As the Covid-19 pandemic eases and national economies emerge from suspended animation, demand for energy, labour and transport has surged. That sudden acceleration is putting a huge strain on the just-in-time, cross-border supply chains that keep factories open and shelves stocked
The US is experiencing a massive labour shortage, especially in the leisure and entertainment sector. There were a record 10m job openings in the US at the end of June. China is experiencing impacts on large parts of its economy too. The investment banks Nomura and Goldman Sachs have downgraded their forecasts for growth in the world’s No 2 economy in the wake of power cuts that have idled factories and are also extending already long delays at ports.
In Germany a 14.3% surge in energy prices in Germany and the knock-on effect on petrol prices (up 20%) and foodstuffs (4.9%) have all contributed to September’s inflation rate rise to 4.1%, the highest in Germany in almost 30 years. In Russia, food inflation is at a record 7% annual rate, its highest in five years.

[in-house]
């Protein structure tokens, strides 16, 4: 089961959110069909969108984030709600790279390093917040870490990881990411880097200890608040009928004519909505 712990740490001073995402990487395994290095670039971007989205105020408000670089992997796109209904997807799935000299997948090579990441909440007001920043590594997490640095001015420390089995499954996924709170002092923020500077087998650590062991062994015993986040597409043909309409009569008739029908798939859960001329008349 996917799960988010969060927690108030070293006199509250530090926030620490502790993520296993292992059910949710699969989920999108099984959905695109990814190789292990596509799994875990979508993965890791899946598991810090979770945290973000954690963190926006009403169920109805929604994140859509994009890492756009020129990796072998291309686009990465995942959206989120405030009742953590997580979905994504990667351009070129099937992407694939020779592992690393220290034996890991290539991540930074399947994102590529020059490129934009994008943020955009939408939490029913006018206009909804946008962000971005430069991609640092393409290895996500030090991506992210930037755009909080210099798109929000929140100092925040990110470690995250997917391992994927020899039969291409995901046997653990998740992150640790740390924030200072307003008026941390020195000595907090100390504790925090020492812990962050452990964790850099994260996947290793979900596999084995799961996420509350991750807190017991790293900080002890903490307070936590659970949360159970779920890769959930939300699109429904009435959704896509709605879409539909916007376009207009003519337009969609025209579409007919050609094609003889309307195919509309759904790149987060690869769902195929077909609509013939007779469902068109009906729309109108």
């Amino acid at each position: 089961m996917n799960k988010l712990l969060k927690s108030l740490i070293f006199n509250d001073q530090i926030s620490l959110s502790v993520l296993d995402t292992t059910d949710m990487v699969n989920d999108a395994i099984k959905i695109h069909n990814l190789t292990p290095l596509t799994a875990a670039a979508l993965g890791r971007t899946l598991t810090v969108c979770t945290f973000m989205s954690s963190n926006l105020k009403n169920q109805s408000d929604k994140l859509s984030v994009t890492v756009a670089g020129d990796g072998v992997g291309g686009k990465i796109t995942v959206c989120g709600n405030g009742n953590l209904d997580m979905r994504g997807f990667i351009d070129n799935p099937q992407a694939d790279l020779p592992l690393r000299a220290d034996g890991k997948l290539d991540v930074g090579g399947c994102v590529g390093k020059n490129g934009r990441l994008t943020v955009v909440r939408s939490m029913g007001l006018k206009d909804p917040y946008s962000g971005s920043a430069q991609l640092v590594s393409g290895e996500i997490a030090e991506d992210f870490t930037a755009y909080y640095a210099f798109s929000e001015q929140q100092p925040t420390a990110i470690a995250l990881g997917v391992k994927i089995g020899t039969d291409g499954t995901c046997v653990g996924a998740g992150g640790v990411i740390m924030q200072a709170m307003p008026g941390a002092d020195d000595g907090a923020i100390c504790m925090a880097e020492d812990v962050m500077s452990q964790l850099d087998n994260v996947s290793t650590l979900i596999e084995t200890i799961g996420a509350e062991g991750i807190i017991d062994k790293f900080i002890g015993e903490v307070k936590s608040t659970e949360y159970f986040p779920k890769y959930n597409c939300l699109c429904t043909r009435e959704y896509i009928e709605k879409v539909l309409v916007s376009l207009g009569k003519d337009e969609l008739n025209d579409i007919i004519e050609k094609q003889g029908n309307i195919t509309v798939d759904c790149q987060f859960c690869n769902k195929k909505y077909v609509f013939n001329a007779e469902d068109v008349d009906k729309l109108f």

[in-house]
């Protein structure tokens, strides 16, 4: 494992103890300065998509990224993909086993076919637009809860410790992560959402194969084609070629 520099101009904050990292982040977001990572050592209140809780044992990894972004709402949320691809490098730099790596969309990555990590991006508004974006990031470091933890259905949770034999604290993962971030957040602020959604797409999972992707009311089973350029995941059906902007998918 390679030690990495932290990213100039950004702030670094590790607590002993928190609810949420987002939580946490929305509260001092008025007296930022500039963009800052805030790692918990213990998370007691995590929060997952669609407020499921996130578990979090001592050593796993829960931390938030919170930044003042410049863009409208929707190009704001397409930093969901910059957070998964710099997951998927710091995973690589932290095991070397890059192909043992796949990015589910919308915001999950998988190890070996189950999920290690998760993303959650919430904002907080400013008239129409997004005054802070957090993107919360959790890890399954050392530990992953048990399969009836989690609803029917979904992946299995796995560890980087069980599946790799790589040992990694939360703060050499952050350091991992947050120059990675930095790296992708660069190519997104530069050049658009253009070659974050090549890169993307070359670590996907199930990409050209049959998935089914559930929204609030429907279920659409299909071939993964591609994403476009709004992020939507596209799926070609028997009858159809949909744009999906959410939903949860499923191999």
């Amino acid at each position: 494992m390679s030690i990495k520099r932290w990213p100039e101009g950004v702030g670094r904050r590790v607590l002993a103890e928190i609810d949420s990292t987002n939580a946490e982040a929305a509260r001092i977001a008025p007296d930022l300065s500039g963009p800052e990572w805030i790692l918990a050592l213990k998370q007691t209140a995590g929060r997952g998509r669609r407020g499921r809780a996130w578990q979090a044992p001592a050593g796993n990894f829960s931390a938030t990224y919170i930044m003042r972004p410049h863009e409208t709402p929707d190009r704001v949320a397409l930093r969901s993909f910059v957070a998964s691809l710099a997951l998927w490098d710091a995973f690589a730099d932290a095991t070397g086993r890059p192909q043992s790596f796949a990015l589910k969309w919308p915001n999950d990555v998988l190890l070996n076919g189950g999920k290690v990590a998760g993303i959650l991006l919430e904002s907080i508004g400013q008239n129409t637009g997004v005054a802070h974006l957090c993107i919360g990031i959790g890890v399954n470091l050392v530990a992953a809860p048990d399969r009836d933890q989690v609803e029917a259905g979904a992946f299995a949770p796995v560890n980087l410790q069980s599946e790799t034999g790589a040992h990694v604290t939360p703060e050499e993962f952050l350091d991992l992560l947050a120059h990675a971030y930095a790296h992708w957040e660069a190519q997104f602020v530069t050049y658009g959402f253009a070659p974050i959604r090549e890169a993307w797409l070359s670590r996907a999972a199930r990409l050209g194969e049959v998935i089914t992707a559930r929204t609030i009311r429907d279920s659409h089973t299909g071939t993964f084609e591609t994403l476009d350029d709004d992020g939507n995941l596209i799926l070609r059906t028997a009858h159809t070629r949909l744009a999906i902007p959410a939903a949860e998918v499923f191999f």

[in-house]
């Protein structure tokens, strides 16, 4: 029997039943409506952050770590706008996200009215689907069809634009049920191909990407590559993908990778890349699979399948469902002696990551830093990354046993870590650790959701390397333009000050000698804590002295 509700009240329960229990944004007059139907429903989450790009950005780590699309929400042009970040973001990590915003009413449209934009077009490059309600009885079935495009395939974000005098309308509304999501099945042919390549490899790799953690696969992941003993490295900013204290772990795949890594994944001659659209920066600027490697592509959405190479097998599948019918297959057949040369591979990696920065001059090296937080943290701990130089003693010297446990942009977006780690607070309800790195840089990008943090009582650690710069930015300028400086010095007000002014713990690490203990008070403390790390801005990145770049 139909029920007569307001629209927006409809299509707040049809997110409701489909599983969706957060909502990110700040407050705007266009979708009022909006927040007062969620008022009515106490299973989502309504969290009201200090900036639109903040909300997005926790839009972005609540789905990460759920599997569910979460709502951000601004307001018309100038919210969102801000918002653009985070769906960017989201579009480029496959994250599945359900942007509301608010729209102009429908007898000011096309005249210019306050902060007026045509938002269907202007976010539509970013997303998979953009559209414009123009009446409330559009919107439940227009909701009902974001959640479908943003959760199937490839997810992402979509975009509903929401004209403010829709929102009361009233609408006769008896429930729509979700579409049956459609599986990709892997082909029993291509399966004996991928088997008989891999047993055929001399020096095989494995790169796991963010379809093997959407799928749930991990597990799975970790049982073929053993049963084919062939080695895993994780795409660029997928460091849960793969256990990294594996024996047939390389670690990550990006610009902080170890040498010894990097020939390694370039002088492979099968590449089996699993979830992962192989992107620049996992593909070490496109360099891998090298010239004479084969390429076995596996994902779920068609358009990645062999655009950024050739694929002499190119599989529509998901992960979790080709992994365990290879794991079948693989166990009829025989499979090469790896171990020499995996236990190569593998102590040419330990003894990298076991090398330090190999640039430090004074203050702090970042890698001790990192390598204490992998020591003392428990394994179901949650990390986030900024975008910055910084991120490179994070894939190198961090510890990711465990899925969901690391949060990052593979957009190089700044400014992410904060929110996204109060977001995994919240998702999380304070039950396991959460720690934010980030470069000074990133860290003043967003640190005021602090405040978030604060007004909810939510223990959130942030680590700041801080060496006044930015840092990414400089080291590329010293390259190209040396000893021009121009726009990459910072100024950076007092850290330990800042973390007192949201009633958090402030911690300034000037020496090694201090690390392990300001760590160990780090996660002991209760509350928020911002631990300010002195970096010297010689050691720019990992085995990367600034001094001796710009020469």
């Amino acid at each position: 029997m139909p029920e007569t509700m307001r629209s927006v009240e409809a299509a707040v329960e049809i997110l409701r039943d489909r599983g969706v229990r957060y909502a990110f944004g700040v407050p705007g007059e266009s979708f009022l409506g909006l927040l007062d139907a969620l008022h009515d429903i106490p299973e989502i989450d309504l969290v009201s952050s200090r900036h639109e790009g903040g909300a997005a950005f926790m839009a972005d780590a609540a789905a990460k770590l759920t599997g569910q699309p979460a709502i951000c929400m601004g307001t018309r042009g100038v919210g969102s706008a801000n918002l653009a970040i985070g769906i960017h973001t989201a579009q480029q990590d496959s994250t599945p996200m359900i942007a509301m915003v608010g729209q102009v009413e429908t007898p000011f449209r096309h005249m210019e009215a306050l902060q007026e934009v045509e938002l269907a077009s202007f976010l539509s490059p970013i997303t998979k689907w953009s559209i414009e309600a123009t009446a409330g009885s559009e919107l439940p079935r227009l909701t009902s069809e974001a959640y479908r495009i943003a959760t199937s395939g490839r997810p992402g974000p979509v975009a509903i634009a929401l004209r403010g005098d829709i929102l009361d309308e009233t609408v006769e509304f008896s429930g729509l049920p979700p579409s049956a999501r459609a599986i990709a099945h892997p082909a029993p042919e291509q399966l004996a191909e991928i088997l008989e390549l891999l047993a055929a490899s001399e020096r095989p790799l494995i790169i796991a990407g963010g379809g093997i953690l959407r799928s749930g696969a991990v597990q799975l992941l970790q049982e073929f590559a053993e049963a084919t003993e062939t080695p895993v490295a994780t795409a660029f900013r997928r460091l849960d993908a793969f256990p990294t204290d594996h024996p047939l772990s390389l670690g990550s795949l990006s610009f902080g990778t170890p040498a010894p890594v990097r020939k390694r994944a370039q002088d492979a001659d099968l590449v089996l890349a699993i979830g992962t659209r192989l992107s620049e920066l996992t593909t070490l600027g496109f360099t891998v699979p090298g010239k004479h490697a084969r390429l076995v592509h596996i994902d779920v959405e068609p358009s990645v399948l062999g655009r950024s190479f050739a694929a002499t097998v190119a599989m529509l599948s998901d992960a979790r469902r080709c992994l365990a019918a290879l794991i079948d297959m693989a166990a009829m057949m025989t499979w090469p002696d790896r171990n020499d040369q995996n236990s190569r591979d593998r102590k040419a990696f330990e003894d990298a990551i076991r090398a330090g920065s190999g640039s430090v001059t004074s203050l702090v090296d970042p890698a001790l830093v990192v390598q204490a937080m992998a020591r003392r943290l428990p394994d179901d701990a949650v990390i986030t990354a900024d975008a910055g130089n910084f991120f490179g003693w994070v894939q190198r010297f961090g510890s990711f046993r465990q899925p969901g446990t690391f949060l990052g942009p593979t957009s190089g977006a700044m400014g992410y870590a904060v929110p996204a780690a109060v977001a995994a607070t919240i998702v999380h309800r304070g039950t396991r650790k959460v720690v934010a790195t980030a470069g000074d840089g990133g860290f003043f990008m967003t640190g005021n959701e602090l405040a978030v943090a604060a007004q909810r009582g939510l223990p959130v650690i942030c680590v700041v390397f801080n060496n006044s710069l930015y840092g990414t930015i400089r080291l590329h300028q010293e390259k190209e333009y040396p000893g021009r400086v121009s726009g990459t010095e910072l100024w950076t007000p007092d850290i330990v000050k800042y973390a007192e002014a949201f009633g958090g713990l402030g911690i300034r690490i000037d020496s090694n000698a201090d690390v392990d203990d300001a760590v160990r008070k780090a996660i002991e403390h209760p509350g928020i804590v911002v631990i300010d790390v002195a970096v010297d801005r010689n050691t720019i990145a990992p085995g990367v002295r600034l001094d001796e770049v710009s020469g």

Britain’s recovery was threatened by a “pingdemic” that forced hundreds of thousands of workers to self-isolate after they came into contact with someone with Covid-19. It is an episode that is rapidly having economic consequences as it overlaps with shortages of lorry drivers and interruptions to global supply chains that have pushed up prices in everything from computer chips to liquified natural gas.
In Australia shortages of timber, steel and other materials are causing havoc in huge construction industry and builders are struggling to keep up with demand. Australia is expected to increase output in its economy by 4% this year, according to the OECD, despite its two most populous states – New South Wales and Victoria – being in lengthy lockdowns.